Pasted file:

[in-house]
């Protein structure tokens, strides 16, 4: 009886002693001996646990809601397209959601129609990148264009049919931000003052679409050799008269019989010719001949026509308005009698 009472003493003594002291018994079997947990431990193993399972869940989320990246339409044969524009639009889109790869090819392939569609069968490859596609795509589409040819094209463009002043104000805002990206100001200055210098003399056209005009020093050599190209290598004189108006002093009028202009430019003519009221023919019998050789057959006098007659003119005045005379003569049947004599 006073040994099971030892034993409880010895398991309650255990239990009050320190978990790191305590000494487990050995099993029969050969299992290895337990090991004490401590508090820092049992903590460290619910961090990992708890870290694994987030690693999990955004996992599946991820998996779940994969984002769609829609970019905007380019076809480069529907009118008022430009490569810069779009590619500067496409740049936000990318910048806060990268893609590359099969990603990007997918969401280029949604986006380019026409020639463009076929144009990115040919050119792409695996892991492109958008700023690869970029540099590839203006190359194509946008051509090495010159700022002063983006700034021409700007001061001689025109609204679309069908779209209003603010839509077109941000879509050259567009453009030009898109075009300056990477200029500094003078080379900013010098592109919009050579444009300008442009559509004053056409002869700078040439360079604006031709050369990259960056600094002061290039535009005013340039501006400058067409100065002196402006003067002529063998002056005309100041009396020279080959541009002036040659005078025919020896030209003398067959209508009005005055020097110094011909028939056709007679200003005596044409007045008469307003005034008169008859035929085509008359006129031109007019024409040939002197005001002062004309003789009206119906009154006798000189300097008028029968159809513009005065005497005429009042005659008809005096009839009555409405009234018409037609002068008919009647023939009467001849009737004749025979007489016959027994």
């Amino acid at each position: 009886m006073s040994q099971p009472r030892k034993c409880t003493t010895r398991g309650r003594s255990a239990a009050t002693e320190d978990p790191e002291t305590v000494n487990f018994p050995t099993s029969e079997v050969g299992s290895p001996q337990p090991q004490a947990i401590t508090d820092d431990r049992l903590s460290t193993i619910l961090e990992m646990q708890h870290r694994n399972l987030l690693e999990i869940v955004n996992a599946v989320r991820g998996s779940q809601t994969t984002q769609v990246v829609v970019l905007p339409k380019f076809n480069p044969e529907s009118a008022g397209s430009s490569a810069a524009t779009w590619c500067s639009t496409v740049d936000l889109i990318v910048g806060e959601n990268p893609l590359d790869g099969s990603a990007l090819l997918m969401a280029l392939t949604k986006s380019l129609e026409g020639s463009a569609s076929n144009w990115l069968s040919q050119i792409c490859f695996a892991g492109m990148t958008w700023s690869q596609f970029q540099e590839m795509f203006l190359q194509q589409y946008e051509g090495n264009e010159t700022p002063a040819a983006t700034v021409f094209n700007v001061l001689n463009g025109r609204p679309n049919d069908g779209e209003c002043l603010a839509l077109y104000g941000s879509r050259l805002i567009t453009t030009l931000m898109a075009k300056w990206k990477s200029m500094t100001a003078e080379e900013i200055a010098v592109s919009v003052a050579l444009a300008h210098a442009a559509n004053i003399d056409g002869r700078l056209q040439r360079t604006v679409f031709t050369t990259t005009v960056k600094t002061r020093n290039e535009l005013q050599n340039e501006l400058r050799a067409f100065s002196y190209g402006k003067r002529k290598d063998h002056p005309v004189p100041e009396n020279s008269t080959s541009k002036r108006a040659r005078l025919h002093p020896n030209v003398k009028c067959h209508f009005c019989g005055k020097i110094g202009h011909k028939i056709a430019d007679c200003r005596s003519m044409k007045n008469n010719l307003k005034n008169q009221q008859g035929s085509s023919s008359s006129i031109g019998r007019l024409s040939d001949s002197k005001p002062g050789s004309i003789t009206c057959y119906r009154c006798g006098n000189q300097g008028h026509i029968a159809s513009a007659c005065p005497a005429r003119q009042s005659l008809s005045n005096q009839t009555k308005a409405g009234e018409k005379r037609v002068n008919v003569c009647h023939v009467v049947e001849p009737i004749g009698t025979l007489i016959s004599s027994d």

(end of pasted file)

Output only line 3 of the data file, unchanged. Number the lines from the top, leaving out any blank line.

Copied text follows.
């Amino acid at each position: 009886m006073s040994q099971p009472r030892k034993c409880t003493t010895r398991g309650r003594s255990a239990a009050t002693e320190d978990p790191e002291t305590v000494n487990f018994p050995t099993s029969e079997v050969g299992s290895p001996q337990p090991q004490a947990i401590t508090d820092d431990r049992l903590s460290t193993i619910l961090e990992m646990q708890h870290r694994n399972l987030l690693e999990i869940v955004n996992a599946v989320r991820g998996s779940q809601t994969t984002q769609v990246v829609v970019l905007p339409k380019f076809n480069p044969e529907s009118a008022g397209s430009s490569a810069a524009t779009w590619c500067s639009t496409v740049d936000l889109i990318v910048g806060e959601n990268p893609l590359d790869g099969s990603a990007l090819l997918m969401a280029l392939t949604k986006s380019l129609e026409g020639s463009a569609s076929n144009w990115l069968s040919q050119i792409c490859f695996a892991g492109m990148t958008w700023s690869q596609f970029q540099e590839m795509f203006l190359q194509q589409y946008e051509g090495n264009e010159t700022p002063a040819a983006t700034v021409f094209n700007v001061l001689n463009g025109r609204p679309n049919d069908g779209e209003c002043l603010a839509l077109y104000g941000s879509r050259l805002i567009t453009t030009l931000m898109a075009k300056w990206k990477s200029m500094t100001a003078e080379e900013i200055a010098v592109s919009v003052a050579l444009a300008h210098a442009a559509n004053i003399d056409g002869r700078l056209q040439r360079t604006v679409f031709t050369t990259t005009v960056k600094t002061r020093n290039e535009l005013q050599n340039e501006l400058r050799a067409f100065s002196y190209g402006k003067r002529k290598d063998h002056p005309v004189p100041e009396n020279s008269t080959s541009k002036r108006a040659r005078l025919h002093p020896n030209v003398k009028c067959h209508f009005c019989g005055k020097i110094g202009h011909k028939i056709a430019d007679c200003r005596s003519m044409k007045n008469n010719l307003k005034n008169q009221q008859g035929s085509s023919s008359s006129i031109g019998r007019l024409s040939d001949s002197k005001p002062g050789s004309i003789t009206c057959y119906r009154c006798g006098n000189q300097g008028h026509i029968a159809s513009a007659c005065p005497a005429r003119q009042s005659l008809s005045n005096q009839t009555k308005a409405g009234e018409k005379r037609v002068n008919v003569c009647h023939v009467v049947e001849p009737i004749g009698t025979l007489i016959s004599s027994d």